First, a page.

Marshall Lewis of Boston Tech was a “Scholastic Coach” Magazine All-American. Owen Wells, Reggie Byrd, and Harry Barnes were the big names in the schoolyard, and in 1968, Hyde Park High’s Russell Lee signed to play at Marshall University.

In the late 1960s, college basketball recruiters still didn’t pay much attention to Boston basketball, viewing the talented Walker as an anomaly. But all that would change in the age of Mel King, Tommie Atkins, and Elma Lewis, due in part to the creation of two outlets for the town’s hoop talent—the Boston Neighborhood Basketball League, a summer program founded in 1969, and the legendary Boston Shootout.

In 1971, NBA referee Ken Hudson, Rudy Cabral and streetball stars turned Roxbury Clubhouse board members Roscoe Baker and “Jeep” Jones organized the Shootout to showcase the city’s best to the rest of the hoops world. The Boston squad featured some of basketball’s best-kept secrets, including King Gaskins of Catholic Memorial, Carlton Smith of English High, Lexington High’s Ronnie Lee (Russell’s brother), “Smooth” Bobby Carrington of Archbishop Williams, post-man Billy Collins of Don Bosco, and Wil Morrison of Tech High.

After going through teams from D.C. (starring burly All-Everything Adrian Dantley) and New York (with Rutgers signee and future All-American Phil Sellers), the host team faced a finals matchup with Connecticut, led by Walter Luckett of Bridgeport Kolbe Cathedral (who averaged 39 points per game in high school and graced the cover of the “Sports Illustrated” college basketball preview — as a freshman). Boston copped the inaugural Shootout championship in a 72-71 nail-biter.

The nucleus of that historic Shootout championship team, known as The Boston Six, served notice that the urban game was alive and very well at places such as Washington Park. In fact, the centerpiece of the Washington Park scene was not one of The Six, but a player a year ahead of them, Dorchester High grad Stevie Strother, whose moves inspired the Park’s summer cry, “Run the Show, Stro’, Run the Show.” Viewers from across the city, including sportswriters and members of the Celtics, flocked to Washington Park to witness Strother’s handle, Gaskins’ deadly crossover dribble, Smith’s silky jumpshot, and Collins’ monstrous dunks.

Soon the city was producing 1970s superstars such as Felton Sealy of Don Bosco, Mimi James and Paul Little of Rindge, Dwan Chandler of English, and “Jammin’” James Bailey of Xaverian. Names such as Tommy Ford, Lee-Lee Pope, Perry Adams and “Fast Eddie” Anderson were better known to blacktop aficions than avid readers of the “Globe” and “Herald American” sports pages. All were battle-tested outdoors; Adams’ outdoor jumpshot was so sure, he earned the nickname “Ching,” for the sound the ball made against the chain nets. Out-of-towners who have come to play for Harvard, B.C., B.U., Northeastern, and even the Celtics have been impressed by the level of homegrown talent. Guys with street cred took their game to the next level, strengthening Boston’s “rep.” Ron Lee made All-American at Oregon and played for the Phoenix Suns. King Gaskins began at Holy Cross, while Carrington, Collins and Morrison signed at Boston College as a group. James Bailey made the big time with Rutgers and the Nets, followed by Butch Wade at Michigan.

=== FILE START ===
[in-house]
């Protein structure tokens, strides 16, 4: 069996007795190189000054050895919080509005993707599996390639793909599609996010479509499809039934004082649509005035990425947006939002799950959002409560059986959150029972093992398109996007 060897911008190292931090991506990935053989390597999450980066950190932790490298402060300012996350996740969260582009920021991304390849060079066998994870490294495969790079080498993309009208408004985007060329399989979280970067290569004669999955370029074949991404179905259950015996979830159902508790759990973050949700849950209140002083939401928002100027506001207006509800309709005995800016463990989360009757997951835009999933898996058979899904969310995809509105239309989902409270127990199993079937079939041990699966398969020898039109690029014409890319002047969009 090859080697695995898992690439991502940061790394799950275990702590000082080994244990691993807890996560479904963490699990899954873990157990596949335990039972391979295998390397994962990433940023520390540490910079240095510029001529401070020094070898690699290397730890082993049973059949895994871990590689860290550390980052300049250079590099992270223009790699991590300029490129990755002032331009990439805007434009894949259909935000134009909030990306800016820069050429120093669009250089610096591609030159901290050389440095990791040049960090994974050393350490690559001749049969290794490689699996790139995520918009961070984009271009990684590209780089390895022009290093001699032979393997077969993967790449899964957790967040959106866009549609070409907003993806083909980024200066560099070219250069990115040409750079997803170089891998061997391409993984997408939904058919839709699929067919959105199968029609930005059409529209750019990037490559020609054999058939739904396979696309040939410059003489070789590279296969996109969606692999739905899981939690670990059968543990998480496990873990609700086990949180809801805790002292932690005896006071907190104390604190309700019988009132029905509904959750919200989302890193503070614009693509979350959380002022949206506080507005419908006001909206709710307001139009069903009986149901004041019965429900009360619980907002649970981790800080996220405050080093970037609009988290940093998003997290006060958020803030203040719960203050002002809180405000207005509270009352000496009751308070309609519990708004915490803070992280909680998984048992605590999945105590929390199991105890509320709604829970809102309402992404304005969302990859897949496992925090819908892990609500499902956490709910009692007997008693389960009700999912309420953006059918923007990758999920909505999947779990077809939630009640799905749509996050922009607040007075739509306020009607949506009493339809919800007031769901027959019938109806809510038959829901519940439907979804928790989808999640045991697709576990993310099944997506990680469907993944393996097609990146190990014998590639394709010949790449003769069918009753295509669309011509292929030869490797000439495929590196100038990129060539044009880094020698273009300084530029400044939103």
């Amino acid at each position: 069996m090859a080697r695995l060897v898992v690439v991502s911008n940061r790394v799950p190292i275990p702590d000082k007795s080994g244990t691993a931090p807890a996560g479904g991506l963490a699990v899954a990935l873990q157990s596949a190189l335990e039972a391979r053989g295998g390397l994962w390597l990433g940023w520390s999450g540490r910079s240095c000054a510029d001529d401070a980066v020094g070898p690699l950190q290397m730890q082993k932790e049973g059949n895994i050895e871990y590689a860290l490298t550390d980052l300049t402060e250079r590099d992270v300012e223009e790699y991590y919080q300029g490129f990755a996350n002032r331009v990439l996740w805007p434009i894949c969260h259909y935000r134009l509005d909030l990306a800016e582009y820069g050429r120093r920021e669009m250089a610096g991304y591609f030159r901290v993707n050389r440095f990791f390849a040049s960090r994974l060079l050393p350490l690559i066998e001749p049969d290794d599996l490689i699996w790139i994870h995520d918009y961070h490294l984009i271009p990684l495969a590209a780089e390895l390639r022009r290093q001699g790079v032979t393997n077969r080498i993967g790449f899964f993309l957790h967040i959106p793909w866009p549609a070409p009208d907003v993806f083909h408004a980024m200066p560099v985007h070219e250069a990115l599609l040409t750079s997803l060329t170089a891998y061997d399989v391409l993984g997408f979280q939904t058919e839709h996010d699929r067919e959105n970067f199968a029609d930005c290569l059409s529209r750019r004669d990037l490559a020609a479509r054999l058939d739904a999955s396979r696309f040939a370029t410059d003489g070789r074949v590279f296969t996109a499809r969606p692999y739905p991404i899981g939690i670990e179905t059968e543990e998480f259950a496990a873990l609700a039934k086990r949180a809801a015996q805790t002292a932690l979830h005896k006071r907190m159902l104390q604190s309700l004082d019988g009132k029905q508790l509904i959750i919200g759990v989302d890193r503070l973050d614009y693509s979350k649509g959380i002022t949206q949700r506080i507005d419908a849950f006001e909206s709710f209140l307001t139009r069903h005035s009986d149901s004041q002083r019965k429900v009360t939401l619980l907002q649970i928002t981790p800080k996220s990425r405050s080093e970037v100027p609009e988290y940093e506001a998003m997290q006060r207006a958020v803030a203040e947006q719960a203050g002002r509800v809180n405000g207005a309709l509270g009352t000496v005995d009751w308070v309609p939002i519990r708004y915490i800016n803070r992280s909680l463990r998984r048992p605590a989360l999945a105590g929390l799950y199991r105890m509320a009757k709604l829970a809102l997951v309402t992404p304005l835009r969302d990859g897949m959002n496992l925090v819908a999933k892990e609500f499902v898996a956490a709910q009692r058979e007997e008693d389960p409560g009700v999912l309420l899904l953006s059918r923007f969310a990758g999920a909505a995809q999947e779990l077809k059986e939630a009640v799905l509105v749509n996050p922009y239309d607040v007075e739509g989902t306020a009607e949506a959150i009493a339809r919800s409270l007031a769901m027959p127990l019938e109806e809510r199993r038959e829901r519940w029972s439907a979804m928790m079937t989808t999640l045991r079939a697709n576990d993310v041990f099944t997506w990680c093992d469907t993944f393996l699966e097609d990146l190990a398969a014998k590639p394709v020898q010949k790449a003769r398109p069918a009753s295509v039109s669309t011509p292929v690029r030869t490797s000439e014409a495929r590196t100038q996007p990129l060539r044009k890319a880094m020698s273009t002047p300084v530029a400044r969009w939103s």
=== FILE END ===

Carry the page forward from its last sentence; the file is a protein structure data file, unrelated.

The 1985 Shootout backcourt of Xaverian’s Dana Barros (a Mattapan native) and Rindge’s Rumeal Robinson typified the city’s history of premier guard play, characterized by a legacy of great ball-handling. After all, a generation of Eastern Massachusetts kids grew up watching the “Houdini of the Hardwood,” NBA Hall of Famer Bob Cousy, and his emphasis on crisp passing and a sure “handle” has been continued by great guards like Jones, Shaw, Walker, Strother and Gaskins. Every high schooler in the state who fancies himself an ace, from B.C. High’s Chucky Chevalier and Belmont’s Mickey Hamilt in the late 1950s to Fall River’s Chris Herren and Salem’s “Scoonie” Penn in the mid-1990s, has had to display those skills on Hub schoolyards, or else be deemed “suspect.”

Orchard Park product Michael Bivins, of New Edition/Bell Biv Devoe fame, has been known to assemble summer teams. Recently Wayne Turner, Peter Etienne, Monte Mack, Jon DePina, Al Rue, Jr., Randell Jackson, and the late Jamal Jackson (murdered in the summer of 1996 before what would have been his senior season at Cleveland State) have continued the tradition. Nowadays, streetball is a hot brand, marketed in television series, films, bootleg videos, sportswear and athletic drinks. But long before that, Boston’s best razzled and dazzled in the state where the game was born.

Boston-born Bijan C. Bayne, author of Sky Kings: Black Pioneers of Professional Basketball, lives in Washington, D.C.